What used to be too few houses to even be called a town is nowadays a still growing settlement of holiday homes and a large campground. The reason for this tourist development is the access to the northernmost end of the large beach that starts a few kilometres further south at Penthievre at the narrow isthmus of the Quiberon peninsula.
The extra popularity of this part of the beach comes from the small rock islands just offshore and the little cape that give the northernmost part of the beach some protection from swells. During the extremely busy summer months there is lifeguards stationed at the beach and they try to bring some order into the chaos by dividing the beach into a swimming area (to the right), a windsurfing and surfing area (to the middle) and a kiteboarding zone (to the left). Access to the main parking is limited in height and camper vans only get close to the beach via the camp ground.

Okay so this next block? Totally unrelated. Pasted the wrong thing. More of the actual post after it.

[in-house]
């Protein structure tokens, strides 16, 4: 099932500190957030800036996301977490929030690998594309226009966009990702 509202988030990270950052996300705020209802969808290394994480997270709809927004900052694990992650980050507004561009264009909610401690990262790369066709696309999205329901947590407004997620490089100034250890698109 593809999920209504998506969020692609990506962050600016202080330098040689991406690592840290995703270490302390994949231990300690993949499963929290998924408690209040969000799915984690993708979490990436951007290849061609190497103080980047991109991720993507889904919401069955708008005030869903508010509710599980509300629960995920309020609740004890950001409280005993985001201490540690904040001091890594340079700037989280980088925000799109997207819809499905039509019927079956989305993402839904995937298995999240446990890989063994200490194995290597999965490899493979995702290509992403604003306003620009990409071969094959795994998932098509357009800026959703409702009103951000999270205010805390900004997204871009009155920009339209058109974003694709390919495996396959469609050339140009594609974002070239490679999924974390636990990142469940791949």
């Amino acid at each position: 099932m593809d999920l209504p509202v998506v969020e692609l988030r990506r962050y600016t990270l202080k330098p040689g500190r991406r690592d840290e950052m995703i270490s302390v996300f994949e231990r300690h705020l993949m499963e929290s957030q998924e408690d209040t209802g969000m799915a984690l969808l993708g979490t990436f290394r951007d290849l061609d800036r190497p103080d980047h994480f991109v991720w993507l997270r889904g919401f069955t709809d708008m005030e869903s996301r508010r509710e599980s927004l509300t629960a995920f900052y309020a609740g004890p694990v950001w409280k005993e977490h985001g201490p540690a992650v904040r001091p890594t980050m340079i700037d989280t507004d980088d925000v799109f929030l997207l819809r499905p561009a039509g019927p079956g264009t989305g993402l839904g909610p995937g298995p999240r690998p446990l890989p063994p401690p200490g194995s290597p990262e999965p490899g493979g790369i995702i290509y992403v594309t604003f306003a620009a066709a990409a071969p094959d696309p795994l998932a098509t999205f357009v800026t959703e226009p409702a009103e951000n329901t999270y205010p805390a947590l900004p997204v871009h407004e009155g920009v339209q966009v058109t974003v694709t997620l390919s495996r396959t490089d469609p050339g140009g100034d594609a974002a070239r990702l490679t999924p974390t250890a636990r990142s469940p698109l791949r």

Windsurfing: with north-westerly to northerly winds you get very nice wave-sailing conditions, which made the beach that popular amongst windsurfers in the beginning. Westerly winds can bring very challenging conditions when they coincide with larger swells (which is the standard scenario in autumn and winter).
Surfing: the further down (to the left) you get, the bigger become the waves. This allows you to choose wave size and is very helpful for beginners. Still the better surfing sandbars usually can be found further down at Sainte Barbe.
Kiteboarding: there is plenty of room at the beach even with higher tides and during onshore to side-onshore conditions the kite is the best suited tool. Very popular nowadays around here so do not expect to be alone.
check the galleries: 2014 and older pics (windsurifng and kiteboarding)
related stories: Morbihan 8-8